But there's little chance of competition between public rail systems and private rail systems.


College Park, MD:"For example, opening the rail system an hour early costs $21,000."

That is one of the most absurd and ridiculous facts about Metro. An event that will bring additional (exhorbitant) fares into the system requires events sponsors to pay for additional service, from which Metro makes a profit from. Simply ludicrous!!! I can see if the group could not generate enough fares to substantiate the service extension, but if the group delivers the promised ridership, there should not be a fee, period!

Robert Thomson: I'm sure Metro would love to make a profit -- on anything. But I don't believe that happens. The charge to the sponsors covers Metro's deficit for operating during that time period.


Springfield: Did Metro change the recordings on the trains? The voice is the same but her inflection sounds different.

Just curious.

Robert Thomson: I haven't noticed that change. Others? Sometimes, I think I hear changes in attitude in the voice on my GPS.


Woodbridge is Right, VDOT is wrong: I'm on Woodbridge's side. When I lived down there, I thought this same thing many a weekend. I've also looked at the traffic patterns through there as an amateur and have come up with several suggestions.

1. From the Beltway south, open 'em up on the weekends to south bound traffic until about 7 p.m. on Sunday (seriously, how long does it take to "clear" the road and why aren't the gates all on the same switch like in other parts of the country...Boston and Chicago both come to mind) which they turn north bound.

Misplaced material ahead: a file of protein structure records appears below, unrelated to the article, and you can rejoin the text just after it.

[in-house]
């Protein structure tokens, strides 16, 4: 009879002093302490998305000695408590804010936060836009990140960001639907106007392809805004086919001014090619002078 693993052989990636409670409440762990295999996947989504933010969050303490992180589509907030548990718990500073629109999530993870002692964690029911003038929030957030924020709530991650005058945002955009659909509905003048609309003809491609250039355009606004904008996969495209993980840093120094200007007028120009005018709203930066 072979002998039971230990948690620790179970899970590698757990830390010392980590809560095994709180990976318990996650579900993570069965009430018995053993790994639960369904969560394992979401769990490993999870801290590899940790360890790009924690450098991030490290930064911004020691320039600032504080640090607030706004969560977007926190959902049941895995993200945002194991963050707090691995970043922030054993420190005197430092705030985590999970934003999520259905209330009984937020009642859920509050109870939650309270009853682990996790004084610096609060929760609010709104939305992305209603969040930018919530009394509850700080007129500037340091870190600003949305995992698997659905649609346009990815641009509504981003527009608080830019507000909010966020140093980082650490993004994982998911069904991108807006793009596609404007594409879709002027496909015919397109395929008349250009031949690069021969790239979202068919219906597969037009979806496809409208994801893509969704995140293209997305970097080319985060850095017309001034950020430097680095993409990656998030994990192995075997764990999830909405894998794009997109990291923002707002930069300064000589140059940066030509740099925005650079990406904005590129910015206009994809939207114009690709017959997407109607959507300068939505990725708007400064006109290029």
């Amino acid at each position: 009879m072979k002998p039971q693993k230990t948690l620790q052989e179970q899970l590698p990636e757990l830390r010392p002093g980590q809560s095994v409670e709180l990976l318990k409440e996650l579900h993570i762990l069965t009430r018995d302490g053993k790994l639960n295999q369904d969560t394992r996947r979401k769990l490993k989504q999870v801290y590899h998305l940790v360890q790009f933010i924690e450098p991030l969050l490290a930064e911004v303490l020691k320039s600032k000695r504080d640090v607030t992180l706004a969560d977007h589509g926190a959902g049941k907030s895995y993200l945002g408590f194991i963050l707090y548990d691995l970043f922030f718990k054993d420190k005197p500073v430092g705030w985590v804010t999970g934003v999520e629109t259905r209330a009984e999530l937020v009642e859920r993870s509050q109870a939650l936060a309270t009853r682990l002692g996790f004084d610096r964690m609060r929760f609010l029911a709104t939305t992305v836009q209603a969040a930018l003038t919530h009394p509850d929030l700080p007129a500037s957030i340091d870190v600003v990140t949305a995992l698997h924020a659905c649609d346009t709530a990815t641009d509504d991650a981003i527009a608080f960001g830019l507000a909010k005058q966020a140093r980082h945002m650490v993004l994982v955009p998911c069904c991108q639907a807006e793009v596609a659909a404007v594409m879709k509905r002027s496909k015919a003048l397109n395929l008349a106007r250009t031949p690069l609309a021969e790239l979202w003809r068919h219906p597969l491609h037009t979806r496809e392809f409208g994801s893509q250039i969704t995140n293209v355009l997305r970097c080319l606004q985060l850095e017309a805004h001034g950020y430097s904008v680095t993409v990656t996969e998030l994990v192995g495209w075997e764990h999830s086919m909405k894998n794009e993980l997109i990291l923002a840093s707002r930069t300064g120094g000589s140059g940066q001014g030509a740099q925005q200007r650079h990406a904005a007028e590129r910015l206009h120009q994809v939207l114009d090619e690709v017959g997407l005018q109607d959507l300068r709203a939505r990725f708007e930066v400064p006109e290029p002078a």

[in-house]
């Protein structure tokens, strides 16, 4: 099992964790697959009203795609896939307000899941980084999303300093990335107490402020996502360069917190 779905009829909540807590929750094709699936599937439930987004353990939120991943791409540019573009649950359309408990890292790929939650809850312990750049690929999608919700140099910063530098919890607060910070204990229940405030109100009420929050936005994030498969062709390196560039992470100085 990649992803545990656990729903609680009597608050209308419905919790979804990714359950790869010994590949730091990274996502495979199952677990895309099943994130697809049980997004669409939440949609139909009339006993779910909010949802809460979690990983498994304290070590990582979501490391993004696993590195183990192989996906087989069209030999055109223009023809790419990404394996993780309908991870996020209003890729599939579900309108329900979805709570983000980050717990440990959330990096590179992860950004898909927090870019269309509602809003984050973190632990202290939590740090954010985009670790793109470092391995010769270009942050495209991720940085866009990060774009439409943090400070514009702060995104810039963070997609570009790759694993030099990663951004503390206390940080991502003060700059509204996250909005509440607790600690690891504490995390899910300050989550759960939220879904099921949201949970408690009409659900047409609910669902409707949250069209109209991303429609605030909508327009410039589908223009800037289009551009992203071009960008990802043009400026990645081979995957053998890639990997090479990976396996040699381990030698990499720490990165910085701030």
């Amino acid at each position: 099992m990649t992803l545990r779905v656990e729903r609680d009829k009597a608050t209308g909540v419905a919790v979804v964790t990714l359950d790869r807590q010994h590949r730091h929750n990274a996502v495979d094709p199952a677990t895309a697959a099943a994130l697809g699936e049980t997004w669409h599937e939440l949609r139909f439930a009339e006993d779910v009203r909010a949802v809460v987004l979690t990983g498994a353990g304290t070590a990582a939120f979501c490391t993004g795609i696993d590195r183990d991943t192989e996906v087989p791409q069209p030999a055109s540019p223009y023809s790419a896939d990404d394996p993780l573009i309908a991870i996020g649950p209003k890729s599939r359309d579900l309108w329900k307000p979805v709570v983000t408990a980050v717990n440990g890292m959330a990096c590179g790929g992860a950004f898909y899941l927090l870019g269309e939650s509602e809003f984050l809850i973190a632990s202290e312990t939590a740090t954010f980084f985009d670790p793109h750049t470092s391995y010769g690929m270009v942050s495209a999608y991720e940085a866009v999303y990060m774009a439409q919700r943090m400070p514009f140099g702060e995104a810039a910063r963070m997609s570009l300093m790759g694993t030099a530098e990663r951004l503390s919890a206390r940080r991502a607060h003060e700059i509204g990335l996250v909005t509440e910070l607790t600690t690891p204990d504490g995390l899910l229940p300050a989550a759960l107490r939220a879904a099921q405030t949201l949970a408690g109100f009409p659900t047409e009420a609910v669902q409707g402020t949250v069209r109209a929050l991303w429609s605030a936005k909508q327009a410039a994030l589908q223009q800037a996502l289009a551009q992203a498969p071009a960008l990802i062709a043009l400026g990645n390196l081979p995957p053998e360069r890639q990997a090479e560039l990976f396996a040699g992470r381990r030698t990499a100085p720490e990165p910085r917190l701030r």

2. Noting off #1, automate the gates. Imagine how much time is saved not having to drive to each gate to turn a key and wait for the arm to swing open/closed, then to drive to the next gate.

3. VDOT is wrong when they go by their studies. They haven't been stuck in stopped traffic going north on 95 at 4 p.m. when southbound, you could fit every car going south into the HOV lanes AND still have room left over.

Why does it take the so-called experts to screw things up without asking the people who experience these problems? Computers can only tell so much, people can tell all.

Robert Thomson: I'll ask VDOT about some of the ideas you folks are presenting for the HOV lanes.


Washington, D.C.: In your last chat, someone posted about the daily Green line delays. Count me among those very annoyed that green line passengers are delayed so that yellow line passengers get better service. My colleagues here in Hyattsville who use the metro after 9 a.m. are fed up with the daily delays. I hope you will report on this.

Robert Thomson: I use the Green Line a lot between Mount Vernon Square and Fort Totten, the area where off-peak service on the Yellow Line was extended.

Overall, my readers have been split on this. Those who use DC stations along the line tend to be quite pleased with the extension. But other readers note the slowdown for them.